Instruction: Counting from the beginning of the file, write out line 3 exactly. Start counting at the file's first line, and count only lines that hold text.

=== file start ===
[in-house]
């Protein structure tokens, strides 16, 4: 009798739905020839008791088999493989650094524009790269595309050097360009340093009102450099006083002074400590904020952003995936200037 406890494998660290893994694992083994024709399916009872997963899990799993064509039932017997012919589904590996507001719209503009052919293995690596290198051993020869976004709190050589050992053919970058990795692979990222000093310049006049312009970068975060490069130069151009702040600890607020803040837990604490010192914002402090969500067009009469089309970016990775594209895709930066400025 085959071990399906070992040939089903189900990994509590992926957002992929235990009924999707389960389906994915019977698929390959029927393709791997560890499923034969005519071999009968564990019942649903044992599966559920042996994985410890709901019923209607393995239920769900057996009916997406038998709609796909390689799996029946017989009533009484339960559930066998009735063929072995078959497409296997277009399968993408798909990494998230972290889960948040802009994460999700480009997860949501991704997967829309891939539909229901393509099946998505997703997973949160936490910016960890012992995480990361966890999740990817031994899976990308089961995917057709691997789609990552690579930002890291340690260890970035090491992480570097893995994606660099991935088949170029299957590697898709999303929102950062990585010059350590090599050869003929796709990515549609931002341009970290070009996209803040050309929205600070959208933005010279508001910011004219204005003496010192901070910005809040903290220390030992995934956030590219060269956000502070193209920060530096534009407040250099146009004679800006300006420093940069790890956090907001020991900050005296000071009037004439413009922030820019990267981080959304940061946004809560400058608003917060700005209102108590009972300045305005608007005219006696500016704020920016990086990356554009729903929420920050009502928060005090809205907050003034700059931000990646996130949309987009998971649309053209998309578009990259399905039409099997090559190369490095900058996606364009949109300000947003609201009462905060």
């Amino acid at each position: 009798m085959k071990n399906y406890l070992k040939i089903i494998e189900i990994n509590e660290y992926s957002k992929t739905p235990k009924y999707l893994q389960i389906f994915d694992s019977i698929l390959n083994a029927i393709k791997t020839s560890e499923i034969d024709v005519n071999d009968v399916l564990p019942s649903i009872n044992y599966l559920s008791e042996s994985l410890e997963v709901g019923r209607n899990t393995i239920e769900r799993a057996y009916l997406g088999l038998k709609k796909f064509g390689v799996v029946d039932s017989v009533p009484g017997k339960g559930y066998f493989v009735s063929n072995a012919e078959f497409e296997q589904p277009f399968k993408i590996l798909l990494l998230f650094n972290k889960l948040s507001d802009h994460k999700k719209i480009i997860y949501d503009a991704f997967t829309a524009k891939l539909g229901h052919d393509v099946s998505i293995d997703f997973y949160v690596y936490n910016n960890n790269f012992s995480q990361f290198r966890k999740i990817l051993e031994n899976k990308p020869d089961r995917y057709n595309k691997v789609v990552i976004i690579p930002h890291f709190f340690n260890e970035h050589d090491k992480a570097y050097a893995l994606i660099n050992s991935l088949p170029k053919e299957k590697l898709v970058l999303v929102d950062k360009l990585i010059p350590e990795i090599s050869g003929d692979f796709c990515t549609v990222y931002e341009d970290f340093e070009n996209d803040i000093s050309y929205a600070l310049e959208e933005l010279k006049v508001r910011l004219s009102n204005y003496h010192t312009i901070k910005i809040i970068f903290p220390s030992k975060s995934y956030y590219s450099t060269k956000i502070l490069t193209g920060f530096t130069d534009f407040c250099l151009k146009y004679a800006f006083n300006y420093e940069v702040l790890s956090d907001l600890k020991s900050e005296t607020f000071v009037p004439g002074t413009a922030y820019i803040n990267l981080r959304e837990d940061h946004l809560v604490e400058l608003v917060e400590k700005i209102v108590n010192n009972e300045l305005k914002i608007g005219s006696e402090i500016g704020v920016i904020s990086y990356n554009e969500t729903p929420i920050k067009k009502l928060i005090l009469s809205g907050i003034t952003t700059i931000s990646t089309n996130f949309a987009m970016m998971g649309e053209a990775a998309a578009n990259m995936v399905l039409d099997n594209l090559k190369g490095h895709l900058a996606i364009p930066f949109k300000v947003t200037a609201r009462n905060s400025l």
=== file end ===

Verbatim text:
């Amino acid at each position: 009798m085959k071990n399906y406890l070992k040939i089903i494998e189900i990994n509590e660290y992926s957002k992929t739905p235990k009924y999707l893994q389960i389906f994915d694992s019977i698929l390959n083994a029927i393709k791997t020839s560890e499923i034969d024709v005519n071999d009968v399916l564990p019942s649903i009872n044992y599966l559920s008791e042996s994985l410890e997963v709901g019923r209607n899990t393995i239920e769900r799993a057996y009916l997406g088999l038998k709609k796909f064509g390689v799996v029946d039932s017989v009533p009484g017997k339960g559930y066998f493989v009735s063929n072995a012919e078959f497409e296997q589904p277009f399968k993408i590996l798909l990494l998230f650094n972290k889960l948040s507001d802009h994460k999700k719209i480009i997860y949501d503009a991704f997967t829309a524009k891939l539909g229901h052919d393509v099946s998505i293995d997703f997973y949160v690596y936490n910016n960890n790269f012992s995480q990361f290198r966890k999740i990817l051993e031994n899976k990308p020869d089961r995917y057709n595309k691997v789609v990552i976004i690579p930002h890291f709190f340690n260890e970035h050589d090491k992480a570097y050097a893995l994606i660099n050992s991935l088949p170029k053919e299957k590697l898709v970058l999303v929102d950062k360009l990585i010059p350590e990795i090599s050869g003929d692979f796709c990515t549609v990222y931002e341009d970290f340093e070009n996209d803040i000093s050309y929205a600070l310049e959208e933005l010279k006049v508001r910011l004219s009102n204005y003496h010192t312009i901070k910005i809040i970068f903290p220390s030992k975060s995934y956030y590219s450099t060269k956000i502070l490069t193209g920060f530096t130069d534009f407040c250099l151009k146009y004679a800006f006083n300006y420093e940069v702040l790890s956090d907001l600890k020991s900050e005296t607020f000071v009037p004439g002074t413009a922030y820019i803040n990267l981080r959304e837990d940061h946004l809560v604490e400058l608003v917060e400590k700005i209102v108590n010192n009972e300045l305005k914002i608007g005219s006696e402090i500016g704020v920016i904020s990086y990356n554009e969500t729903p929420i920050k067009k009502l928060i005090l009469s809205g907050i003034t952003t700059i931000s990646t089309n996130f949309a987009m970016m998971g649309e053209a990775a998309a578009n990259m995936v399905l039409d099997n594209l090559k190369g490095h895709l900058a996606i364009p930066f949109k300000v947003t200037a609201r009462n905060s400025l």